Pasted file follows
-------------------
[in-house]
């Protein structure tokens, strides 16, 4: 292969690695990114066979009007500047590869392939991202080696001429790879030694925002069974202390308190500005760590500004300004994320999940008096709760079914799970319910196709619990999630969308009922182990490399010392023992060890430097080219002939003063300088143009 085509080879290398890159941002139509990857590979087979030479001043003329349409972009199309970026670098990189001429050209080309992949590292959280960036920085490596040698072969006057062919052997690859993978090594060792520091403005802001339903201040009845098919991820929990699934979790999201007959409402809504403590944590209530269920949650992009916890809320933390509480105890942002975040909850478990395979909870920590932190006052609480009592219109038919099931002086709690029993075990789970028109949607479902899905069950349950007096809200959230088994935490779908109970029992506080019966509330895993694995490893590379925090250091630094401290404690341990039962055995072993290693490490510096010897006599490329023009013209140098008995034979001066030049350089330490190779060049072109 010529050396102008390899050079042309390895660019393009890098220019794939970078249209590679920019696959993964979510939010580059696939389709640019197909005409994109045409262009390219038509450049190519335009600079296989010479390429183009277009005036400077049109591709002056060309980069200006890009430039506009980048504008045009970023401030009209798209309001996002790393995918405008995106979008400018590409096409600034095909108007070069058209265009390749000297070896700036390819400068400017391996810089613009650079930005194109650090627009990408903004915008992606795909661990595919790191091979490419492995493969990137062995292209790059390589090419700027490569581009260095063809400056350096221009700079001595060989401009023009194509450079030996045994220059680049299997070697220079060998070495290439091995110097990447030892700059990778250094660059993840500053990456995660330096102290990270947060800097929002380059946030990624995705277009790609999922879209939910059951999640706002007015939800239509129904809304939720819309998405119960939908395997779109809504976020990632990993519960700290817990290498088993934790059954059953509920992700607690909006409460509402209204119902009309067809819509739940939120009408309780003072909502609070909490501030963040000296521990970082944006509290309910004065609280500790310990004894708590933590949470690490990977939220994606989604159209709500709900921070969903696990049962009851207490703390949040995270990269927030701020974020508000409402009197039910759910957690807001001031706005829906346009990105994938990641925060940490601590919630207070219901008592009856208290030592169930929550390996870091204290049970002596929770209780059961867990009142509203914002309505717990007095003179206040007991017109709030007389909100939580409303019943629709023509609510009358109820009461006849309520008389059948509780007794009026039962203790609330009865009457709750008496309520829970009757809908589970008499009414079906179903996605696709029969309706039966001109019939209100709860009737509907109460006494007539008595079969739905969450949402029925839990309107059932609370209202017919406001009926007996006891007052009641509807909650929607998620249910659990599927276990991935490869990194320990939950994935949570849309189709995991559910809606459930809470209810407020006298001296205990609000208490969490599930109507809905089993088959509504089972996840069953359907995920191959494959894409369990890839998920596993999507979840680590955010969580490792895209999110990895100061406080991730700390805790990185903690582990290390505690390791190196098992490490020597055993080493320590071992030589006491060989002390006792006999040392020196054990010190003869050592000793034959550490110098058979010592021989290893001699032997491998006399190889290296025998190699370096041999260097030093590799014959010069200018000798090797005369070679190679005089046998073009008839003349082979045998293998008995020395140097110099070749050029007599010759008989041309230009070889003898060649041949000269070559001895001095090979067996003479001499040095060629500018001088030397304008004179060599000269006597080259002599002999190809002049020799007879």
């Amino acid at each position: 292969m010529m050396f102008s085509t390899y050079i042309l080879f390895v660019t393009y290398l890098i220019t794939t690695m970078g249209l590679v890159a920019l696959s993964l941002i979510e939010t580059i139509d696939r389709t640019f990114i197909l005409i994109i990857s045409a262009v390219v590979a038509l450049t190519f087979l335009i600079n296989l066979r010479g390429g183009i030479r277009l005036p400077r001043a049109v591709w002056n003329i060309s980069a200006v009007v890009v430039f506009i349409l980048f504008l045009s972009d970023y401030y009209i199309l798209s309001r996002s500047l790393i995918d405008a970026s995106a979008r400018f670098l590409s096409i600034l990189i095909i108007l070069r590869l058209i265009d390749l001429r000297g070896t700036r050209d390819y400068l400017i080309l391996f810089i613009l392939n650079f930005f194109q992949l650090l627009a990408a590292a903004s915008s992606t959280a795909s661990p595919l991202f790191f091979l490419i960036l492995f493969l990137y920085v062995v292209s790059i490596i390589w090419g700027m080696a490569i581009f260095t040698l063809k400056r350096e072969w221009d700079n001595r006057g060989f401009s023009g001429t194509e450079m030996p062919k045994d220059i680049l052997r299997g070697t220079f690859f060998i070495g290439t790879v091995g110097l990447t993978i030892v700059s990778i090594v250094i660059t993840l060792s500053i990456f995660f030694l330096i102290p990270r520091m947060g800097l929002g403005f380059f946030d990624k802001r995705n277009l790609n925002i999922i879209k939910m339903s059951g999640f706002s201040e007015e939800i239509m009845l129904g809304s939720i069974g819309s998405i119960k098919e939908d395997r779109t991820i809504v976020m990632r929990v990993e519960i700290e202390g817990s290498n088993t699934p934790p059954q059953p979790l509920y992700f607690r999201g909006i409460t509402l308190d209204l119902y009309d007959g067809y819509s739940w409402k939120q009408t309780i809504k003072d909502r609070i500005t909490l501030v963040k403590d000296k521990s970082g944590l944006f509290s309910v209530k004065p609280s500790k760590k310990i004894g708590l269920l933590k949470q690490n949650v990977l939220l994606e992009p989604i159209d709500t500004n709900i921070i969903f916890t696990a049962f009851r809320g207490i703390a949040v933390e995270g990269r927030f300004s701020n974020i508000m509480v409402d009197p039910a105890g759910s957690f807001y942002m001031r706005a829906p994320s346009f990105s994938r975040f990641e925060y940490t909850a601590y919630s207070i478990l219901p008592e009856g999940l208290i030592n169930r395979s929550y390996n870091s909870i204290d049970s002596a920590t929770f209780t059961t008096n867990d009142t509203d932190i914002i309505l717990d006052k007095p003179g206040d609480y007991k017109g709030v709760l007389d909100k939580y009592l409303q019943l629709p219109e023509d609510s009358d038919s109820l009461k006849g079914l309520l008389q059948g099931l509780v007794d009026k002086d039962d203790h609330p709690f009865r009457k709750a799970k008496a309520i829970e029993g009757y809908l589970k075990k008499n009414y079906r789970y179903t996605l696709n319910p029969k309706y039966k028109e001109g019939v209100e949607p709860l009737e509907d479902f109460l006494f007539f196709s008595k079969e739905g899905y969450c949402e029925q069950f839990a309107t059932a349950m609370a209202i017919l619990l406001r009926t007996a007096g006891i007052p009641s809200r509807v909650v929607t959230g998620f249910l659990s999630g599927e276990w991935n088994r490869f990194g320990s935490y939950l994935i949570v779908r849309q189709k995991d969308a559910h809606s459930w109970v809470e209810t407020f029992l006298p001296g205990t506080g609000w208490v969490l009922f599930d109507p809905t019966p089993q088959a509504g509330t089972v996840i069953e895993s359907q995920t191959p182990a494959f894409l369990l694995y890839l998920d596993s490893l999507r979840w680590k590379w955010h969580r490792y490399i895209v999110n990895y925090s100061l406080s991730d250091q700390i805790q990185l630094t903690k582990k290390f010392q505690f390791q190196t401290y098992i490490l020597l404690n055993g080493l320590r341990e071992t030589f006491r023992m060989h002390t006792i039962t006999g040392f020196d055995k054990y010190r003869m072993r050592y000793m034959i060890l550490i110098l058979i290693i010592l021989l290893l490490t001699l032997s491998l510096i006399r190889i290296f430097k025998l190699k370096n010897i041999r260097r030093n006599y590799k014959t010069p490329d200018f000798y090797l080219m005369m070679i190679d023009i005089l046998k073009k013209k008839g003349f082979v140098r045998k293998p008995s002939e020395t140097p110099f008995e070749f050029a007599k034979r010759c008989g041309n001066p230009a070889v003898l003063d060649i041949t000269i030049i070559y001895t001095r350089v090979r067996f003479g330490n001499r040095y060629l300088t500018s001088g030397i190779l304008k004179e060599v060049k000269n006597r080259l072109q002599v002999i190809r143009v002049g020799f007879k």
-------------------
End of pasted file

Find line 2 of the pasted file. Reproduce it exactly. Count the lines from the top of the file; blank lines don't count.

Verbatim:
């Protein structure tokens, strides 16, 4: 292969690695990114066979009007500047590869392939991202080696001429790879030694925002069974202390308190500005760590500004300004994320999940008096709760079914799970319910196709619990999630969308009922182990490399010392023992060890430097080219002939003063300088143009 085509080879290398890159941002139509990857590979087979030479001043003329349409972009199309970026670098990189001429050209080309992949590292959280960036920085490596040698072969006057062919052997690859993978090594060792520091403005802001339903201040009845098919991820929990699934979790999201007959409402809504403590944590209530269920949650992009916890809320933390509480105890942002975040909850478990395979909870920590932190006052609480009592219109038919099931002086709690029993075990789970028109949607479902899905069950349950007096809200959230088994935490779908109970029992506080019966509330895993694995490893590379925090250091630094401290404690341990039962055995072993290693490490510096010897006599490329023009013209140098008995034979001066030049350089330490190779060049072109 010529050396102008390899050079042309390895660019393009890098220019794939970078249209590679920019696959993964979510939010580059696939389709640019197909005409994109045409262009390219038509450049190519335009600079296989010479390429183009277009005036400077049109591709002056060309980069200006890009430039506009980048504008045009970023401030009209798209309001996002790393995918405008995106979008400018590409096409600034095909108007070069058209265009390749000297070896700036390819400068400017391996810089613009650079930005194109650090627009990408903004915008992606795909661990595919790191091979490419492995493969990137062995292209790059390589090419700027490569581009260095063809400056350096221009700079001595060989401009023009194509450079030996045994220059680049299997070697220079060998070495290439091995110097990447030892700059990778250094660059993840500053990456995660330096102290990270947060800097929002380059946030990624995705277009790609999922879209939910059951999640706002007015939800239509129904809304939720819309998405119960939908395997779109809504976020990632990993519960700290817990290498088993934790059954059953509920992700607690909006409460509402209204119902009309067809819509739940939120009408309780003072909502609070909490501030963040000296521990970082944006509290309910004065609280500790310990004894708590933590949470690490990977939220994606989604159209709500709900921070969903696990049962009851207490703390949040995270990269927030701020974020508000409402009197039910759910957690807001001031706005829906346009990105994938990641925060940490601590919630207070219901008592009856208290030592169930929550390996870091204290049970002596929770209780059961867990009142509203914002309505717990007095003179206040007991017109709030007389909100939580409303019943629709023509609510009358109820009461006849309520008389059948509780007794009026039962203790609330009865009457709750008496309520829970009757809908589970008499009414079906179903996605696709029969309706039966001109019939209100709860009737509907109460006494007539008595079969739905969450949402029925839990309107059932609370209202017919406001009926007996006891007052009641509807909650929607998620249910659990599927276990991935490869990194320990939950994935949570849309189709995991559910809606459930809470209810407020006298001296205990609000208490969490599930109507809905089993088959509504089972996840069953359907995920191959494959894409369990890839998920596993999507979840680590955010969580490792895209999110990895100061406080991730700390805790990185903690582990290390505690390791190196098992490490020597055993080493320590071992030589006491060989002390006792006999040392020196054990010190003869050592000793034959550490110098058979010592021989290893001699032997491998006399190889290296025998190699370096041999260097030093590799014959010069200018000798090797005369070679190679005089046998073009008839003349082979045998293998008995020395140097110099070749050029007599010759008989041309230009070889003898060649041949000269070559001895001095090979067996003479001499040095060629500018001088030397304008004179060599000269006597080259002599002999190809002049020799007879």